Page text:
Engineering geology is application of the geological knowledge in engineering works. It has wide applications in the various engineering fields especially in urban planning and expansion. Site investigation for major structures such as factories, dams, and the heavy buildings is one of the main parts of engineering applications. Others includes the earth material characterization, exploration and the assessment of construction materials and the assessment of difficult grounds such as sabkha, collapsible and expansive soils. The obtained information can be presented in the form of engineering geological maps, which is essential in several projects. Engineering geology studies are performed by a engineering geologist  or geologist that is educated, trained and has obtained experience related to the recognition and interpretation of the natural processes, the understanding of how these processes impact human made structures and knowledge of methods by which to mitigate against the hazards resulting from the adverse natural or human made conditions. The principal objective of the engineering geologist is the protection of life and the property against damage caused by the various geological conditions.

  • Track 9-1Soil Classification
  • Track 9-2Ground Water Pollution
  • Track 9-3Geotechnical and Geological Engineering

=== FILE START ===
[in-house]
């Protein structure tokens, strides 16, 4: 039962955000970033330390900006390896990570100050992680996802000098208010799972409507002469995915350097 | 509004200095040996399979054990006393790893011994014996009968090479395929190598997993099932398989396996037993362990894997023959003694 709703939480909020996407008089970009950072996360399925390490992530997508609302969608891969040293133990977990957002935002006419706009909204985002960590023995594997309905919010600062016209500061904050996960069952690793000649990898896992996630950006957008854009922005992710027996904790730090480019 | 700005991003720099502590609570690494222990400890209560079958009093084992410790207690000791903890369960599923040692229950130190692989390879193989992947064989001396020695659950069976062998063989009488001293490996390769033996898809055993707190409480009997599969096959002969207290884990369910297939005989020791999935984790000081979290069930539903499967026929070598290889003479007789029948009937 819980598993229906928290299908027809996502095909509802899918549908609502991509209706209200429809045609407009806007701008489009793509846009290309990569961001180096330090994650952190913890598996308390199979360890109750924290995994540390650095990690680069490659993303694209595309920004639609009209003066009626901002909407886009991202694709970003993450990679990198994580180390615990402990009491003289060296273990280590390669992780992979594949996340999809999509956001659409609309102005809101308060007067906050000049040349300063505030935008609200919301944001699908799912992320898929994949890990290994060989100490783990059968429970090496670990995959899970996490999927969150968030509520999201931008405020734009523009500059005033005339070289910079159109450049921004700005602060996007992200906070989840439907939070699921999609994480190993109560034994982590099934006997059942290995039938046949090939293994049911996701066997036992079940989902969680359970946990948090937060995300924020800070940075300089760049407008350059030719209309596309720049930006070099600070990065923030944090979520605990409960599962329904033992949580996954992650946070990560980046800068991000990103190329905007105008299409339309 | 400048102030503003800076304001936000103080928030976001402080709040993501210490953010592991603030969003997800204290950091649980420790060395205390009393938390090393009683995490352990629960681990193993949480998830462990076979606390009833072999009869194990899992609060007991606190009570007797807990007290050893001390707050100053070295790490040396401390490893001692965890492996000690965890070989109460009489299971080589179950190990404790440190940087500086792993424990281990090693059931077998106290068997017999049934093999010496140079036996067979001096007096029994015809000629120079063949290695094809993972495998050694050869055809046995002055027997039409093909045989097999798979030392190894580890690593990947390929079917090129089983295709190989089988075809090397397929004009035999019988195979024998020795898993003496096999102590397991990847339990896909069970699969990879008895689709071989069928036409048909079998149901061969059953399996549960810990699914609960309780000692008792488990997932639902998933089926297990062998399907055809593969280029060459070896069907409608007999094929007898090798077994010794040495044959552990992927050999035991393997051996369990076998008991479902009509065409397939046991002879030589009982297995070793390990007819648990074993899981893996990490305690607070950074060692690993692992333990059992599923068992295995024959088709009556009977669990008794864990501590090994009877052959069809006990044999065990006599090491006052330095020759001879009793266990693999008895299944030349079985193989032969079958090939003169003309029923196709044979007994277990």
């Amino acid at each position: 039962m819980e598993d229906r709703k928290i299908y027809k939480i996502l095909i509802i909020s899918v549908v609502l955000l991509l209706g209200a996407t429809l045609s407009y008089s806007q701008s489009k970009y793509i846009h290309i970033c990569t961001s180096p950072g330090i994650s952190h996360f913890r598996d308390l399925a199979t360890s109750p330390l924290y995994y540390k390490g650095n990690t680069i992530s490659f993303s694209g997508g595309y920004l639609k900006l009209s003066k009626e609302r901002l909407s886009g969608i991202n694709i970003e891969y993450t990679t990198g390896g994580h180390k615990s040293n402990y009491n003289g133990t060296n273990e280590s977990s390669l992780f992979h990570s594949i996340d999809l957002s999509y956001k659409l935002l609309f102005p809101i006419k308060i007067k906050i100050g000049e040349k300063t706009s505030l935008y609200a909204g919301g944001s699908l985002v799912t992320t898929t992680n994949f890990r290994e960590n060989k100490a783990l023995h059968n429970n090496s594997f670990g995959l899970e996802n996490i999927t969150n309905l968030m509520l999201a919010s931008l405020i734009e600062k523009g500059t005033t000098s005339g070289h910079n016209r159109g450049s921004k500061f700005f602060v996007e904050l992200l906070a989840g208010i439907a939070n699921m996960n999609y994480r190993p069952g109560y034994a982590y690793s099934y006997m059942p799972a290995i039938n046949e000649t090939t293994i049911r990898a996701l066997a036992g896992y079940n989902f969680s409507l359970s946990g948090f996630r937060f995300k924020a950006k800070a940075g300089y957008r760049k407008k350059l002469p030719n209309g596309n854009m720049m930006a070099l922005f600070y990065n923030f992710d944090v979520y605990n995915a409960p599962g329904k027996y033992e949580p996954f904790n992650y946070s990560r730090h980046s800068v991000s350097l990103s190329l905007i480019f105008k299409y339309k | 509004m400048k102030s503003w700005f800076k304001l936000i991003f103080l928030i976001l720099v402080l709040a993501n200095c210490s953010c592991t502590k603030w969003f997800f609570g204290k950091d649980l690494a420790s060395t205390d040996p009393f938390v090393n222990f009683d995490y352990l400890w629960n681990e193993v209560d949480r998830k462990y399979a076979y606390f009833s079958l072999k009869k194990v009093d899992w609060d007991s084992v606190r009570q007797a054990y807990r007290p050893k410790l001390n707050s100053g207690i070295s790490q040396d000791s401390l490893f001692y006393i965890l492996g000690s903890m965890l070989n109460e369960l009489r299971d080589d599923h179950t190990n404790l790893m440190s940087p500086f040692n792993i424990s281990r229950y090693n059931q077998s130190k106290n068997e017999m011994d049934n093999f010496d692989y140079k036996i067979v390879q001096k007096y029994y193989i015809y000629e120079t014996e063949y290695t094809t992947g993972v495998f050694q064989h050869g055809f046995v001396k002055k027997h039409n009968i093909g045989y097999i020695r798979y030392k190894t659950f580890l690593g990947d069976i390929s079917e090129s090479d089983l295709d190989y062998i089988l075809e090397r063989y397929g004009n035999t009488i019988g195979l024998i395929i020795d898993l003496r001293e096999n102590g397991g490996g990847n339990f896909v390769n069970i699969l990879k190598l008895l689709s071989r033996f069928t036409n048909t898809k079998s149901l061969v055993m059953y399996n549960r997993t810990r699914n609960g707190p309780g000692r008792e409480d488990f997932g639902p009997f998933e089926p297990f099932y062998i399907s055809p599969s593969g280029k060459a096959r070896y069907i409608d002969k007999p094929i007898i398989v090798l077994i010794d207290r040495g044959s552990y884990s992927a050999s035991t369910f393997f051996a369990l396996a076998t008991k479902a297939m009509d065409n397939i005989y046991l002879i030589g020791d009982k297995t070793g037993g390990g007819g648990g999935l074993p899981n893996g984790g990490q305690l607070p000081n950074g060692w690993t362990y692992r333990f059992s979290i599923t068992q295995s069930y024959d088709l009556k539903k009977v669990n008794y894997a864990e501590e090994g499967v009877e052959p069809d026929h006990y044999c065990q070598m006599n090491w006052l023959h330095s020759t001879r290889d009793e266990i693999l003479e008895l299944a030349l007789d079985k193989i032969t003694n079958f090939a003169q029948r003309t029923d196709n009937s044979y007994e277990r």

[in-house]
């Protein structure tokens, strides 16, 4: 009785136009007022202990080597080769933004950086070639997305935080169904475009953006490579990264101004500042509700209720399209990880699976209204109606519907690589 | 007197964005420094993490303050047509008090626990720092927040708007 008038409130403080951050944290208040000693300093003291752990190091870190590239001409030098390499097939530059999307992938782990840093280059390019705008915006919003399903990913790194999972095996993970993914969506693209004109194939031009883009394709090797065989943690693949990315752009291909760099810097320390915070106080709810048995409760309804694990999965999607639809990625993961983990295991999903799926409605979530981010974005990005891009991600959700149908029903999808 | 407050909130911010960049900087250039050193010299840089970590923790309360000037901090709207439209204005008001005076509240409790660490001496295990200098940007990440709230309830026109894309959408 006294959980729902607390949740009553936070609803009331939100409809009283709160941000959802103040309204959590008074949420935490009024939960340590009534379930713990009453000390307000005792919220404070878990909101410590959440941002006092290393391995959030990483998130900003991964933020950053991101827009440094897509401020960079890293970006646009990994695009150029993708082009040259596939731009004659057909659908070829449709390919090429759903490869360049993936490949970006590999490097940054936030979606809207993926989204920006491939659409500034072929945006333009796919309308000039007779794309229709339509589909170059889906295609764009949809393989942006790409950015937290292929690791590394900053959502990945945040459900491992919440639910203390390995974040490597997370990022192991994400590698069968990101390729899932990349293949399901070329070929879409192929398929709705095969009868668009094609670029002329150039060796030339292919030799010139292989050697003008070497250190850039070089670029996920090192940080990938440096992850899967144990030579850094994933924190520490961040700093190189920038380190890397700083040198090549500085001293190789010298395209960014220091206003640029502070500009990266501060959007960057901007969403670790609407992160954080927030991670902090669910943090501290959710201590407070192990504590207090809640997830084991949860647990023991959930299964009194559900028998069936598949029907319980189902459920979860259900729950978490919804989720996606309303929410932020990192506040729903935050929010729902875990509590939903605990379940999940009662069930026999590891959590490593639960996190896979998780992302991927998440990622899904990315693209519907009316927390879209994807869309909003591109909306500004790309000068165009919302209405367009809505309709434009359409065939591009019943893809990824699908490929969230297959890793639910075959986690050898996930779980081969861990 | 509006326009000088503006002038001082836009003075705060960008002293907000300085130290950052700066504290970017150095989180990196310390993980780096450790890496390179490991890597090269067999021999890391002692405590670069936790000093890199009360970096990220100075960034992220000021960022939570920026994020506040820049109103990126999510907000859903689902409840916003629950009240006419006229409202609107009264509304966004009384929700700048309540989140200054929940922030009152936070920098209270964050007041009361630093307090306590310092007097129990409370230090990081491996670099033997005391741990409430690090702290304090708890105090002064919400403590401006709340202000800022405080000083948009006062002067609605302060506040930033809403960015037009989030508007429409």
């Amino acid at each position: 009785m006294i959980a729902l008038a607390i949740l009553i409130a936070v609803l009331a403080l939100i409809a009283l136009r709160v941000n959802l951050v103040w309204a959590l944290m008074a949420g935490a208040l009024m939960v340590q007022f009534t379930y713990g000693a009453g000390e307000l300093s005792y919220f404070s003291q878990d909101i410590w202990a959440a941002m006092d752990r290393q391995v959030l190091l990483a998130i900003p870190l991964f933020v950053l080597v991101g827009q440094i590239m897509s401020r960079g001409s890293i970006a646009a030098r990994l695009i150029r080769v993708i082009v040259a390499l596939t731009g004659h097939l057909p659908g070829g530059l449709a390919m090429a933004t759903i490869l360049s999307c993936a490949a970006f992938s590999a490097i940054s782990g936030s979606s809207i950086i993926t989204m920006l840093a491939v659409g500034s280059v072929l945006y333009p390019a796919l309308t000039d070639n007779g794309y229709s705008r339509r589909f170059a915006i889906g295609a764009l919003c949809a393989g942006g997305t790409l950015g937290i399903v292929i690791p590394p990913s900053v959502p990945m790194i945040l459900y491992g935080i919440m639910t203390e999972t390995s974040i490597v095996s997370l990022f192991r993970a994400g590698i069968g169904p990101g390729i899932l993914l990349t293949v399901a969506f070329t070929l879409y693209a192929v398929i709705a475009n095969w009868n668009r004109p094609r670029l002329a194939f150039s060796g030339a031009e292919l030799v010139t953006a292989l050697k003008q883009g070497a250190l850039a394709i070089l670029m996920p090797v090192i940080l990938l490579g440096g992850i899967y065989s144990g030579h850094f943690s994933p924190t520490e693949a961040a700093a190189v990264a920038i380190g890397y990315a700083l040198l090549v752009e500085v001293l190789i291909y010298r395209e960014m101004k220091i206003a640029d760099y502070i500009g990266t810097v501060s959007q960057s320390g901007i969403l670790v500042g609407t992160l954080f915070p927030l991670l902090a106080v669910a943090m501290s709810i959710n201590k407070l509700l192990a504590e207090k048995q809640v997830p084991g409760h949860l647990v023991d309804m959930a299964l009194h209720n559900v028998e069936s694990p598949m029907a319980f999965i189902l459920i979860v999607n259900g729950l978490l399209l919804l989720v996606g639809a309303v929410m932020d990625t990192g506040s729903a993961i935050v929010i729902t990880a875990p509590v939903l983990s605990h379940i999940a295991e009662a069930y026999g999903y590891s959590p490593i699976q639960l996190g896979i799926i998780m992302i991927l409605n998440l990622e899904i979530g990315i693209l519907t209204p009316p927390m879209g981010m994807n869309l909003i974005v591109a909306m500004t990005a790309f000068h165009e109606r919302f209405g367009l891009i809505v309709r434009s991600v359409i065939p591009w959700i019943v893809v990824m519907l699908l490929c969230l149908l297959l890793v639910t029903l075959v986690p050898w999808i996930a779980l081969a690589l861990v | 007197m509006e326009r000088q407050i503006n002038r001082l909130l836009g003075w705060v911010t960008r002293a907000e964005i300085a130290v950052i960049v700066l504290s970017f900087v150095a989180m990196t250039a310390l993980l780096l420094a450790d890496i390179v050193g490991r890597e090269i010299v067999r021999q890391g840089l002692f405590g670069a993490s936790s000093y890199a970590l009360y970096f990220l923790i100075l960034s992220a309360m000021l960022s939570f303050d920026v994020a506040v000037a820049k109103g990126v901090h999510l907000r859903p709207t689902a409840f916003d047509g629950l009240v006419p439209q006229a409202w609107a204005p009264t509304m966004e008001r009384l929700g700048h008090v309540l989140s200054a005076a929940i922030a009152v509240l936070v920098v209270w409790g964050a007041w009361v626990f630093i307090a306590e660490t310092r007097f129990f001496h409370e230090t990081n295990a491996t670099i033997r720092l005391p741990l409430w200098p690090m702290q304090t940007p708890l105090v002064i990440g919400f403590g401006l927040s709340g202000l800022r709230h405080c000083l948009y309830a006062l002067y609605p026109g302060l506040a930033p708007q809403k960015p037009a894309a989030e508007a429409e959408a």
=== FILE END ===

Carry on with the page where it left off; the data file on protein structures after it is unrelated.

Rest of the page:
• Track 9-4Mining Engineering
  • Track 9-5Petroleum Engineering
  • Track 9-6Soil and rock Mechanics
  • Track 9-7Geospatial Analysis and Geological Mapping
  • Track 9-8Earthquake Engineering
  • Track 9-9Engineering mitigation of Volcanic geohazards
  • Track 9-10Subsurface Exploration
  • Track 9-11Karst Topography and Underground drainage
  • Track 9-12Fluvial Processes
  • Track 9-13Engineering behaviour of Sedimentary rocks
  • Track 9-14Wind action and Desert Landscapes
  • Track 9-15Properties and Behaviour of Soils and Rocks
  • Track 9-16Remote Sensing for Earth Sciences applications & GIS
  • Track 9-17Geological Hazards

Oceanography is study of all aspects of the ocean. Oceanography covers a wide range of topics, from the marine life and ecosystems, to the currents and waves, to the movement of sediments, to seafloor geology. The study of the oceanography is interdisciplinary. The ocean’s properties and the processes function together and cannot be examined separately from one another. The chemical composition of the water, for example, influences what types of organisms live there. In turn, organisms provide sediments to geology of the seafloor. Oceanography’s diverse topics of study are generally categorized into four major sub disciplines. A sub discipline is the specialized field of study within a broader subject or discipline. Oceanographers specialize in the geological, biological, physical and chemical processes of the marine environment.